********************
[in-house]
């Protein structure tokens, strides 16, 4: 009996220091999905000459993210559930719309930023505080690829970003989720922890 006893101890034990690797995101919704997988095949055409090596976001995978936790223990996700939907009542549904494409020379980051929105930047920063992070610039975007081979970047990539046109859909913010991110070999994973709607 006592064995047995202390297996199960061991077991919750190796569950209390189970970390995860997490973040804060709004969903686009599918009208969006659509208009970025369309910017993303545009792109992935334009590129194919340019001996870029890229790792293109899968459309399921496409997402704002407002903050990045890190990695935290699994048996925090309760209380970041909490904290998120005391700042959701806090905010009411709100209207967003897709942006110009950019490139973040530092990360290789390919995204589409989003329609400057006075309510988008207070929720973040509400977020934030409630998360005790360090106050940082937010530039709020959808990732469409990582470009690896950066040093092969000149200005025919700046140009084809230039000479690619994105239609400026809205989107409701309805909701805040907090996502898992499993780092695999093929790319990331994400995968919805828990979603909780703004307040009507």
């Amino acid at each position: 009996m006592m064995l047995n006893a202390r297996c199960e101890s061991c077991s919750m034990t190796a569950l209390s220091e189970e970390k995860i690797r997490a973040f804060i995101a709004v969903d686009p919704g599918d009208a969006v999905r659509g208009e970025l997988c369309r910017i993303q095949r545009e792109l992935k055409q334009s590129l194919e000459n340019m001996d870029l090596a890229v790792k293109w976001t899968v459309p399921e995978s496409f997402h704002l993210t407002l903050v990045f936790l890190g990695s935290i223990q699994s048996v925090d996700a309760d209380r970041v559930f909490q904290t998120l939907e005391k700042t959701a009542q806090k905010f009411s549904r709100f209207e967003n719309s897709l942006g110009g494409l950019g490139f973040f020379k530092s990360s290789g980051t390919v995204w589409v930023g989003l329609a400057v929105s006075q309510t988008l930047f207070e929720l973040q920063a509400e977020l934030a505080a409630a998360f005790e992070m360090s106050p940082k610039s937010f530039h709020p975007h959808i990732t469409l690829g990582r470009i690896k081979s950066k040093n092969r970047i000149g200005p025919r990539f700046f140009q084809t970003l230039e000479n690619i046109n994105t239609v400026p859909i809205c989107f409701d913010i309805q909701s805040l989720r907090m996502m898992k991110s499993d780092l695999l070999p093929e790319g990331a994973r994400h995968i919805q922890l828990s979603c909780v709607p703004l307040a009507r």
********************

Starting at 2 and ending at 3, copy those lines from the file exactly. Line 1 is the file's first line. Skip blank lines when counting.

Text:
């Protein structure tokens, strides 16, 4: 009996220091999905000459993210559930719309930023505080690829970003989720922890 006893101890034990690797995101919704997988095949055409090596976001995978936790223990996700939907009542549904494409020379980051929105930047920063992070610039975007081979970047990539046109859909913010991110070999994973709607 006592064995047995202390297996199960061991077991919750190796569950209390189970970390995860997490973040804060709004969903686009599918009208969006659509208009970025369309910017993303545009792109992935334009590129194919340019001996870029890229790792293109899968459309399921496409997402704002407002903050990045890190990695935290699994048996925090309760209380970041909490904290998120005391700042959701806090905010009411709100209207967003897709942006110009950019490139973040530092990360290789390919995204589409989003329609400057006075309510988008207070929720973040509400977020934030409630998360005790360090106050940082937010530039709020959808990732469409990582470009690896950066040093092969000149200005025919700046140009084809230039000479690619994105239609400026809205989107409701309805909701805040907090996502898992499993780092695999093929790319990331994400995968919805828990979603909780703004307040009507």
């Amino acid at each position: 009996m006592m064995l047995n006893a202390r297996c199960e101890s061991c077991s919750m034990t190796a569950l209390s220091e189970e970390k995860i690797r997490a973040f804060i995101a709004v969903d686009p919704g599918d009208a969006v999905r659509g208009e970025l997988c369309r910017i993303q095949r545009e792109l992935k055409q334009s590129l194919e000459n340019m001996d870029l090596a890229v790792k293109w976001t899968v459309p399921e995978s496409f997402h704002l993210t407002l903050v990045f936790l890190g990695s935290i223990q699994s048996v925090d996700a309760d209380r970041v559930f909490q904290t998120l939907e005391k700042t959701a009542q806090k905010f009411s549904r709100f209207e967003n719309s897709l942006g110009g494409l950019g490139f973040f020379k530092s990360s290789g980051t390919v995204w589409v930023g989003l329609a400057v929105s006075q309510t988008l930047f207070e929720l973040q920063a509400e977020l934030a505080a409630a998360f005790e992070m360090s106050p940082k610039s937010f530039h709020p975007h959808i990732t469409l690829g990582r470009i690896k081979s950066k040093n092969r970047i000149g200005p025919r990539f700046f140009q084809t970003l230039e000479n690619i046109n994105t239609v400026p859909i809205c989107f409701d913010i309805q909701s805040l989720r907090m996502m898992k991110s499993d780092l695999l070999p093929e790319g990331a994973r994400h995968i919805q922890l828990s979603c909780v709607p703004l307040a009507r």